Cox: No laws broken in fatal FBI shooting of imam
Robert Snell / The Detroit News
No state laws were violated in the killing of a Detroit mosque leader, who died during a shootout with the FBI, according to Attorney General Mike Cox’s office.
Imam Luqman Ameen Abdullah was killed Oct. 28 at a Dearborn warehouse in October.
Abdullah was shot 20 times by FBI agents after he allegedly fired a weapon and killed an FBI dog.
The gunfire occurred during an attempted arrest in connection with an indictment involving dealing in stolen goods and other alleged crimes.
“My office’s review found undisputed evidence that Mr. Abdullah resisted arrest and fired a gun first in the direction of the agents,” Cox said. “Under Michigan law, law enforcement agents are justified in using deadly force in these types of situations, and therefore we found no crimes.”
There was no immediate comment from the FBI.
An internal FBI investigation of the shooting has been completed and is under review by the civil rights division of the U.S. Justice Department.
The Attorney General’s office reviewed the shooting and arrest of Abdullah and four others after the Wayne County Prosecutor’s Office declined.
“Based upon those circumstances, we question the veracity of anything that comes out of his office,” said Dawud Walid, executive director of the Council on American-Islamic Relations of Michigan (CAIR), who has expressed concern about the FBI shooting and the autopsy report.
He is eagerly awaiting the Justice Department report and a chance to review key pieces of evidence that his group has requested under the Freedom of Information Act, including surveillance footage of the raid, which might show the fatal shooting.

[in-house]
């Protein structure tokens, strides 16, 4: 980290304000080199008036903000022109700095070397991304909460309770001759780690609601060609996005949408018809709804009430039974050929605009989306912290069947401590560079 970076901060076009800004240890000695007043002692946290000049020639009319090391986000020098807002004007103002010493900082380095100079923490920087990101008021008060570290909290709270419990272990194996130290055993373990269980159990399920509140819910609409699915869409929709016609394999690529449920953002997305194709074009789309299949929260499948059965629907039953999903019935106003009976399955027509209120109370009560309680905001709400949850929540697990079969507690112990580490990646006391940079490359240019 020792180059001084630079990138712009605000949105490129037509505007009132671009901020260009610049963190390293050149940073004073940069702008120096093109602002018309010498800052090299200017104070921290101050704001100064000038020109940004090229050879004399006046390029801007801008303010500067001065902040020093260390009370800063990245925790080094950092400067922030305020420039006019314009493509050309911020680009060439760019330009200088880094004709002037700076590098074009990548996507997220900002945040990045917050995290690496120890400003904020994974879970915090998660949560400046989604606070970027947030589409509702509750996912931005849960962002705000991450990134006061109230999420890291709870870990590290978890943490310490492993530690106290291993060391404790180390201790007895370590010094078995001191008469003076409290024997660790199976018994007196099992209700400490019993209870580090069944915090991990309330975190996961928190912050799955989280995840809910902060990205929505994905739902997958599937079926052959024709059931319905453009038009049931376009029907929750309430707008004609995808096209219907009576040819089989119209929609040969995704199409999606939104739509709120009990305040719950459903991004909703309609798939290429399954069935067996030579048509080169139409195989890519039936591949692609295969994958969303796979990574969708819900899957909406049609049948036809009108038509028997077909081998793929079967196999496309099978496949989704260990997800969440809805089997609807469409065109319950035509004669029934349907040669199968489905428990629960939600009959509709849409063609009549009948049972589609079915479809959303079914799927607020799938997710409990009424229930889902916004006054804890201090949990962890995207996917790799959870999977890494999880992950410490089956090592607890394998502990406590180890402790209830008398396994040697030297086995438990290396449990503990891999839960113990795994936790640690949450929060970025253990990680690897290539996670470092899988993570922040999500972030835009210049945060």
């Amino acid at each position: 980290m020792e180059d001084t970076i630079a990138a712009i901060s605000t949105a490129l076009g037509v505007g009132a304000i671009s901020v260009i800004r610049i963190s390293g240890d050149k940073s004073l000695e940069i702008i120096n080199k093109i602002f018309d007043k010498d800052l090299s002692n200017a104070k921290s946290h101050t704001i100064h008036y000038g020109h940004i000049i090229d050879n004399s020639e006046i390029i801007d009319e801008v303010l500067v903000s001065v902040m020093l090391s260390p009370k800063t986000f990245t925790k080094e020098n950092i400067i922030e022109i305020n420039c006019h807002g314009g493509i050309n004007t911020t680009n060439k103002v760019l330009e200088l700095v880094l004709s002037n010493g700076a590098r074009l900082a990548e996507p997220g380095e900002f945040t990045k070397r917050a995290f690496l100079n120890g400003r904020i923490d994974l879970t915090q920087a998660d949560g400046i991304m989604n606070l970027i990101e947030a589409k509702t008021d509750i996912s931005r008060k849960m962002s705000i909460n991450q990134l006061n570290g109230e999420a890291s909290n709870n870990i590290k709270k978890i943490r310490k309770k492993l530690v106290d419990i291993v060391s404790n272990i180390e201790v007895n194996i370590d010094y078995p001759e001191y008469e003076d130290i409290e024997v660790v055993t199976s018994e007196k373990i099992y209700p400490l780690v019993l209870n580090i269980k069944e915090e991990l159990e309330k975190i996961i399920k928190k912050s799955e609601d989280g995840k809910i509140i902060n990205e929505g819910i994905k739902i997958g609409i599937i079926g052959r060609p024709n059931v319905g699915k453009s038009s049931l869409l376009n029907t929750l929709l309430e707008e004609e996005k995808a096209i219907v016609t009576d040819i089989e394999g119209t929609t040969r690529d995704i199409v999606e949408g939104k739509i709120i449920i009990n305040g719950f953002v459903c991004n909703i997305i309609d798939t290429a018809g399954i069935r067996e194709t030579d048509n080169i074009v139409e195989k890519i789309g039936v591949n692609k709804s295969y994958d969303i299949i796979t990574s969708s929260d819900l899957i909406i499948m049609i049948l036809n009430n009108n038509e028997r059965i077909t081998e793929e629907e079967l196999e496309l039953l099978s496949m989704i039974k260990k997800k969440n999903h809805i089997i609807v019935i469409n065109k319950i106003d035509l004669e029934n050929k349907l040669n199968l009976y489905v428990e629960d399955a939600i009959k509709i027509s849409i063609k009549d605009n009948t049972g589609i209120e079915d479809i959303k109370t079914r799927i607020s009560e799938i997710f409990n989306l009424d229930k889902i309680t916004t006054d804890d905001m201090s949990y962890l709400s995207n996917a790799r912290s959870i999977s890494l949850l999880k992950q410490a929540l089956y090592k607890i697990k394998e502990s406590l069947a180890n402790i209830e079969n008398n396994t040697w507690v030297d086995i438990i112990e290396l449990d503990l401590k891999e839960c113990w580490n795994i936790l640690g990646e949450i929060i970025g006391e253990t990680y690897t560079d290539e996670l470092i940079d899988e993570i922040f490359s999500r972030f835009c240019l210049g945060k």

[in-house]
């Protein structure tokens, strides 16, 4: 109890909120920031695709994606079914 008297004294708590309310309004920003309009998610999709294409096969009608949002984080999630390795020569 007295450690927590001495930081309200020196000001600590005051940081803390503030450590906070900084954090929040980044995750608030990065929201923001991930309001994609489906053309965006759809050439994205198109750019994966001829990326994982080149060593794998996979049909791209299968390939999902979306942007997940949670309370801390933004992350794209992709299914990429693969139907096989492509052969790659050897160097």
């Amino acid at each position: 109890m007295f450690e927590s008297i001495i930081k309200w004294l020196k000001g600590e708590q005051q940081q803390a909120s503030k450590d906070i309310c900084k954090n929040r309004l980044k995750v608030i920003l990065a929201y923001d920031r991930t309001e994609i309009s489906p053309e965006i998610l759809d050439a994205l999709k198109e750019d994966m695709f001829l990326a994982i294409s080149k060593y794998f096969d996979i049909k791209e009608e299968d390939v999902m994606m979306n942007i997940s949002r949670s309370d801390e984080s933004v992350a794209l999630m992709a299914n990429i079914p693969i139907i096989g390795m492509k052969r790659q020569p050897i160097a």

Walid’s group also requested test results showing whether Abdullah fired a weapon and the caliber of bullets that struck the FBI dog to see if the bullets were fired by Abdullah or a law enforcement agent.
The review included interviewing 82 people and examining more than 1,600 pages of files and video recordings from the FBI and Dearborn Police.
The review concluded the FBI did not violate any state laws during the attempted arrest and that Abdullah was armed, resisted arrest, rejected repeated commands to surrender and show his hands. He refused to comply when warned that a dog would be deployed, according to the report.
Instead, Abdullah flashed a handgun and fired at several law enforcement agents.
The report said four FBI agents were directly involved in the shooting, and each told investigators they feared for their lives and the lives of others. Under state law, they returned fire in self-defense, killing Abdullah.
The Attorney General’s review also included interviewing the Wayne County Medical Examiner to learn more about facial injuries suffered by Abdullah.
The imam’s autopsy has raised concern among groups after a report released in February showed Abdullah was shot 21 times and said the medical examiner found his body handcuffed inside a trailer when he arrived at the Dearborn warehouse that was the scene of the shooting.
Abayomi Azikiwe of the Michigan Emergency Committee against War and Injustice called Abdullah’s death a “targeted assassination.”
During the review by Cox’s office, the medical examiner said there is insufficient evidence to definitively state how those injuries were caused.
“Theories include injury from the action of the slide on the pistol Abdullah was firing extremely close to his face, injury from being turned over by agents to facilitate handcuffing, or injury from the dog,” according to the report. “None of the eyewitness statements, nor any of the video footage, supplies any evidence that Abdullah’s facial injuries were sustained post-mortem.”